LOS ANGELES — If painting maps the mind, then Steve DiBenedetto must be a very interesting guy to hang out with. His works are jam-packed with looping skeins of paint, figures that seem to be made of wire and cable, scraped or encrusted passages, and the occasional form that looks an awful lot like a scrotum. All these elements jostle and shove each other around, cohabitating in somewhat begrudging agreement.
I saw DiBenedetto’s work at his solo show Novelty Mapping Picnic, a compact exhibition of 10 paintings ranging from small to mid-size. The room was lambent with the soft radiance of the canvases. DiBenedetto was there, visiting from New York, and he told me that when a painting starts to glow with its own light, he knows it’s about done.
His work looks nothing like that other master of chromatic light, Wayne Thiebaud, whose orderly rows of desserts contrast starkly with DiBenedetto’s chaotic, densely twisted environments, but both artists eschew the illusion of light in favor of luminosity through color relationships. Thiebaud juxtaposes saturated hues and tinted whites to make his images shine with such clarity that even his shadows are incandescent. His are pictures of desire, to be sure, but also of a world in which everything is in its proper place. DiBenedetto, on the other hand, makes plenty of room for murk in his paintings, surrounding forms with unnatural colors that pop and bloom. His worlds are maze-like and disemboweled, playing Mr. Hyde to Thiebaud’s Dr. Jekyll.
“An Opera of Paranoia” (2016) is a good example of the artist’s more dystopic vision. Two figures, more robotic than human, face each other and shake hands (or appendages) in what seems to be a less-than-happy meeting. Painted in dark indigo and matte orange, they are surrounded by a fuchsia halo that fades to midnight blue at the edges of the canvas. Across the room, on the opposite wall, is “Apprentice” (2016), in which a large orange/red shape, just barely recognizable as a figure, looms over what appears to be a torqued blue pinball machine, while between them are several bizarre round forms, including the previously mentioned scrotum. The pinball machine emits a yellow/red/pink light, while the remainder of the canvas is effulgent with acid yellow, rose pink, and emerald green. Both pictures are psychic spaces riddled with anxiety and stress — nowhere you’d ever want to live. Nevertheless, these are wonderful paintings to look at, allowing you to begin with the picture’s simple organization through large structures and then get lost in the endless detail, seductive color, and tiny virtuoso marks.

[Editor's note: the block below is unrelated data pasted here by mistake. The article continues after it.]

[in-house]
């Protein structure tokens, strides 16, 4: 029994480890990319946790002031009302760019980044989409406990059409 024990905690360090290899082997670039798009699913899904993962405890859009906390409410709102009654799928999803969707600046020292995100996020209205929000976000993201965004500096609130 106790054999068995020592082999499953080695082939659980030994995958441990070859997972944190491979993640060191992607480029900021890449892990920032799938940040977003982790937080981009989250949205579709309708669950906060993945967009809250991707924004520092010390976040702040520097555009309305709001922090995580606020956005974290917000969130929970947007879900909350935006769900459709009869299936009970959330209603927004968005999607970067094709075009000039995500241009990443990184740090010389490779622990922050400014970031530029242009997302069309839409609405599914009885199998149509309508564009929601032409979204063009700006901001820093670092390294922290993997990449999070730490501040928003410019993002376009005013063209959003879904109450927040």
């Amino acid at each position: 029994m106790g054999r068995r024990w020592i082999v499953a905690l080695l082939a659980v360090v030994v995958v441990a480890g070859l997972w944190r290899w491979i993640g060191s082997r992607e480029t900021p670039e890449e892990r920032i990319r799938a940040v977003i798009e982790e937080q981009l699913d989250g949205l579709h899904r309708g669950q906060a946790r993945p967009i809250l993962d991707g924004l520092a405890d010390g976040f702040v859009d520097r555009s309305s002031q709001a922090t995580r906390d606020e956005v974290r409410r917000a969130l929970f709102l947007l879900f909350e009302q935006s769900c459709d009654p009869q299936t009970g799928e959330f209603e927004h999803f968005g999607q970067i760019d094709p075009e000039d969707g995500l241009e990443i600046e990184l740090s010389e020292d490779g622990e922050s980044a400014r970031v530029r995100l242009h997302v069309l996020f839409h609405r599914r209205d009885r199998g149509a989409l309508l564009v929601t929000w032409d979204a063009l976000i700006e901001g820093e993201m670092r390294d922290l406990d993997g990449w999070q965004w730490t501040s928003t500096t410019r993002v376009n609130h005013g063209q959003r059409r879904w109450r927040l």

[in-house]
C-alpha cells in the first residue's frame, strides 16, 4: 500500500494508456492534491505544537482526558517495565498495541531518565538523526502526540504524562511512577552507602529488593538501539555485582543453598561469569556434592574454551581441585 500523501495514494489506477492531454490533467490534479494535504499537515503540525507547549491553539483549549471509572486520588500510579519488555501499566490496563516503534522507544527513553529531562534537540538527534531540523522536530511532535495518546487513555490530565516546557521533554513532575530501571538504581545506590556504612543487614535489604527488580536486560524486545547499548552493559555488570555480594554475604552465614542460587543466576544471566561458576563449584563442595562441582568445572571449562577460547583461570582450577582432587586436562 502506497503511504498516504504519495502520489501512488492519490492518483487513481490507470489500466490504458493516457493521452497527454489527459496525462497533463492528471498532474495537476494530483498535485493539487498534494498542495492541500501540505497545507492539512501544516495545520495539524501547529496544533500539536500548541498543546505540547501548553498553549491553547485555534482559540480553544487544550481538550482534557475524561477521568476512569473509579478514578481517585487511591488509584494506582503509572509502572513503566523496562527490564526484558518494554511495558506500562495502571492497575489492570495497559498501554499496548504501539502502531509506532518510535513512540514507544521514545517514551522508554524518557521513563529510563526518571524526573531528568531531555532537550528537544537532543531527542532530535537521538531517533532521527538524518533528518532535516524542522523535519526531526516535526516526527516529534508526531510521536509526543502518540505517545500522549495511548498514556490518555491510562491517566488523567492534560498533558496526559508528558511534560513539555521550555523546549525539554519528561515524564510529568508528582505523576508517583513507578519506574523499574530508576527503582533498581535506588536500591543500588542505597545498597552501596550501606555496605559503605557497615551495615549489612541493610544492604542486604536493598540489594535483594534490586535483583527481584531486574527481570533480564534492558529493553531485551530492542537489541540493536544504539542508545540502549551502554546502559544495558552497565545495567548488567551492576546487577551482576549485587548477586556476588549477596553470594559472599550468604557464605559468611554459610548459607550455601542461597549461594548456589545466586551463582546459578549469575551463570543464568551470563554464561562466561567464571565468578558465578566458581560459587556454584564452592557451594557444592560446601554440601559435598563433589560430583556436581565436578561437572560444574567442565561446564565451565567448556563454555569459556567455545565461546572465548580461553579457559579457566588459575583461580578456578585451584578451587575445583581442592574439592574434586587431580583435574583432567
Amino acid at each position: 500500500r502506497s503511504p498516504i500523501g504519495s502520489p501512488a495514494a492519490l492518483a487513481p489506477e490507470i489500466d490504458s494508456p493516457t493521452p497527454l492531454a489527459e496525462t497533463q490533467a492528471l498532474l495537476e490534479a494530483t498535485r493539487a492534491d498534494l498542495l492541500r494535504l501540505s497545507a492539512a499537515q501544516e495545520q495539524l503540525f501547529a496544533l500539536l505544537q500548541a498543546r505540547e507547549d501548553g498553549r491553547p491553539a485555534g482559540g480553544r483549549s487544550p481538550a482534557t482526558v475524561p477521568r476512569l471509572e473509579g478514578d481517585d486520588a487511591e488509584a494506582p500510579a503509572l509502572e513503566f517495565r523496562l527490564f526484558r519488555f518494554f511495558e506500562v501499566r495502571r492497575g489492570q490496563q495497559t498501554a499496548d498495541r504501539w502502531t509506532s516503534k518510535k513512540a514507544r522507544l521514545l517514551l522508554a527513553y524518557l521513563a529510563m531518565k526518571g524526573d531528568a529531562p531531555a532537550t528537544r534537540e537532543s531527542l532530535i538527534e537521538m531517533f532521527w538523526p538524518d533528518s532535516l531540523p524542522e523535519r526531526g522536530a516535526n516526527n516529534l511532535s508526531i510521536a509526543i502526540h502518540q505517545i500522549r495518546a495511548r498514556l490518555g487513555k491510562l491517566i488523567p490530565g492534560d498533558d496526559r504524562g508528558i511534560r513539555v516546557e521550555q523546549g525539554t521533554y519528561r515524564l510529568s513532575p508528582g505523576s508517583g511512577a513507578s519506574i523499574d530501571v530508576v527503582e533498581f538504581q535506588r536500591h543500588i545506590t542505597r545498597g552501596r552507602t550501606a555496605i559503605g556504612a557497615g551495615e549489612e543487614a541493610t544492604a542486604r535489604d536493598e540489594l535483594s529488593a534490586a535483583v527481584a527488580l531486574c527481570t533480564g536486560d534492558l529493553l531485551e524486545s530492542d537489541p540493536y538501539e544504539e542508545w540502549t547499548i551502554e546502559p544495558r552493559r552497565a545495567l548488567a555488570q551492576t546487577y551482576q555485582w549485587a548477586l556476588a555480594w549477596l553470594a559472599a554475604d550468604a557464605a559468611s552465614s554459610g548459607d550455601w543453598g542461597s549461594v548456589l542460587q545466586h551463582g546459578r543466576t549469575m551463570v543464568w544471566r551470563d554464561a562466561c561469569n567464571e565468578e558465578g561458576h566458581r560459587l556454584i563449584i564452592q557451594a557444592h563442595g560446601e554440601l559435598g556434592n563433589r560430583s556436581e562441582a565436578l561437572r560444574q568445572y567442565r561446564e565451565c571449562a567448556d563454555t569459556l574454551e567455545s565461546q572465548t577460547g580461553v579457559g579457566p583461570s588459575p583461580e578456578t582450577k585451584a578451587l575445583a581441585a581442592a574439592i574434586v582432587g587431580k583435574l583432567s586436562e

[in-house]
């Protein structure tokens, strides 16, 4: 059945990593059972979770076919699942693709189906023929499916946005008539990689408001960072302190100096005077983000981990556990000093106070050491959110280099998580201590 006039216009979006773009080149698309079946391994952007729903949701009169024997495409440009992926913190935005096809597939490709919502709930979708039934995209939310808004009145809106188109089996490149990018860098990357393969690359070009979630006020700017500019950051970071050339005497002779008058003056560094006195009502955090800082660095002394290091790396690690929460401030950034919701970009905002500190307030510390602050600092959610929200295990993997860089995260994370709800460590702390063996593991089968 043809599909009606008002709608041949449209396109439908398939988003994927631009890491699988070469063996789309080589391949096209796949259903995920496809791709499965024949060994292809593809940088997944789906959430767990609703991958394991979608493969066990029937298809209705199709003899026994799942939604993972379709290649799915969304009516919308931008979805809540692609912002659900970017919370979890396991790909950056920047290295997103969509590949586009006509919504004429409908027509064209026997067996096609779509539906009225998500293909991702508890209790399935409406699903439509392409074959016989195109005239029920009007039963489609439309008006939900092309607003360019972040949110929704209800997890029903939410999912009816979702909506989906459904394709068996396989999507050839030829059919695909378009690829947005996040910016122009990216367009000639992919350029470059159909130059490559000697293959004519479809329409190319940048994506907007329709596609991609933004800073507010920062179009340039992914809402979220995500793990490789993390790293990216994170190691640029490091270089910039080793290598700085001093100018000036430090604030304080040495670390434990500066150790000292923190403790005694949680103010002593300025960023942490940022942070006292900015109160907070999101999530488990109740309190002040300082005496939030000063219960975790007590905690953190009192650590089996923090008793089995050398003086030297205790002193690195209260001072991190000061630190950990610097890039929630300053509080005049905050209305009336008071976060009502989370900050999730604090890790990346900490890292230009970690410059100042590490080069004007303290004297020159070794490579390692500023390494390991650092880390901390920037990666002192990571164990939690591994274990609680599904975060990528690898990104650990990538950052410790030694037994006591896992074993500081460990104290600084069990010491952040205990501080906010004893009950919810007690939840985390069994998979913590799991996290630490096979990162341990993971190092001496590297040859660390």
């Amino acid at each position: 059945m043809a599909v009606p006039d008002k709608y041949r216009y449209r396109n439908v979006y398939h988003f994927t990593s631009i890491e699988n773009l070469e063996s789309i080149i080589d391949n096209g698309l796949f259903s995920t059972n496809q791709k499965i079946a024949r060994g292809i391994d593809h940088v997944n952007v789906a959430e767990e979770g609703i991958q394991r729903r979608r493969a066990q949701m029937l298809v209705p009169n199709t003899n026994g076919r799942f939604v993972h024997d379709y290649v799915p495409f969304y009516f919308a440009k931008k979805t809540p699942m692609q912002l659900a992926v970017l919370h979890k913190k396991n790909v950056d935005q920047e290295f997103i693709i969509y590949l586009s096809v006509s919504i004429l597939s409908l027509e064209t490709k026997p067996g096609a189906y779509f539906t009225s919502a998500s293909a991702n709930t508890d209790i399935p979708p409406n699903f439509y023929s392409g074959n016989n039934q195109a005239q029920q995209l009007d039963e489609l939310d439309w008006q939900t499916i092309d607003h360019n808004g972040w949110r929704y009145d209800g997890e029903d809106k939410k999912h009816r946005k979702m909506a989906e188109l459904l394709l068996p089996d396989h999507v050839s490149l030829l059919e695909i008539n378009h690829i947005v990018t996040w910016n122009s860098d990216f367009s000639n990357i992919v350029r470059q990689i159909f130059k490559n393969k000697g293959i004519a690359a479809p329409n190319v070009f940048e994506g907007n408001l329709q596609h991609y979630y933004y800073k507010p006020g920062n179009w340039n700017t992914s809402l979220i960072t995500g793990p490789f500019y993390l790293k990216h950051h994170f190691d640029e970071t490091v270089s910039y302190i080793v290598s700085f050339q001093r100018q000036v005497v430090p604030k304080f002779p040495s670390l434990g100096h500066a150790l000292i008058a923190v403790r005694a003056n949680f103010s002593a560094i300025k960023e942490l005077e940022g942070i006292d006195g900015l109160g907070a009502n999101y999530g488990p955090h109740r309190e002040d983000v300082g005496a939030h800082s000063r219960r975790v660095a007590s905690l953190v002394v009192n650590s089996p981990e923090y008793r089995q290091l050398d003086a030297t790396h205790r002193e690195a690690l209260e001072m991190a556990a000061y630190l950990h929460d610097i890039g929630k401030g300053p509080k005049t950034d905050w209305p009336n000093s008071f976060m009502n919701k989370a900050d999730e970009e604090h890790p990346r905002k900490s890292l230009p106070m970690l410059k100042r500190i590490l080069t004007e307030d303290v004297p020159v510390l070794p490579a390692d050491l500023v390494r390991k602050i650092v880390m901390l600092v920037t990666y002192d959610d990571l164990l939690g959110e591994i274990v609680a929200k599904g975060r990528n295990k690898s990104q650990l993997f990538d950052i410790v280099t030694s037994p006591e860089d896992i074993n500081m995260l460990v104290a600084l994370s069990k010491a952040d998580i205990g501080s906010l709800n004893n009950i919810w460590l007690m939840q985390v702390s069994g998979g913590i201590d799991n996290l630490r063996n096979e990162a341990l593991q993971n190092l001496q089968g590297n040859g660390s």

Though DiBenedetto is known for thickly building up his paintings over years, this exhibition includes several that are quite thin, barely more than a single layer. Especially striking among these is “Green Line” (2016), a small work whose titular line snakes around the canvas, surrounded by reds and pinks that emanate like neon. From six to eight feet away, the canvas has the ability to set your retina ablaze. “Calibration of Indifference” (2015), another smallish work, is much less lustrous, almost a drawing, made through an equally thin application of blues, whites, and purples.
One of the pleasures of this show is the unhurried encounter with DiBenedetto’s mastery of his idiosyncratic technique, achieved over decades. “Influx” (2016) is my favorite piece — a little carnival of a painting whose stunning relationships of hot pinks, acrid greens, and chilly yellows has such a mystifying surface that even after DiBenedetto told me how he made it, I couldn’t really understand its construction. It looks like a hallucinatory experience of a county fair, with suggestions of blinking lights, roller-coasters, and the Ferris wheel that the artist has used as a frequent symbol in the past. The lower middle of the picture features a series of curvilinear passages composed of marigold triangular forms that seem to have been made by scraping paint away. DiBenedetto explained that he’d used some sort of rubber tool, manipulating it like a squeegee, but I’m still scratching my head.
When he’s not in the studio, DiBenedetto is also a musician, and he told me he admires the way The Who developed their sound using just the basics: guitar, drums, and vocals — complexity built of simplicity. Like the best songs of that band, he makes his art with an energy, abandon, and freedom that is a wonder to behold.
Steve DiBenedetto: Novelty Mapping Picnic continues at Cherry and Martin (2732 S La Cienega Blvd, Los Angeles) through March 4.
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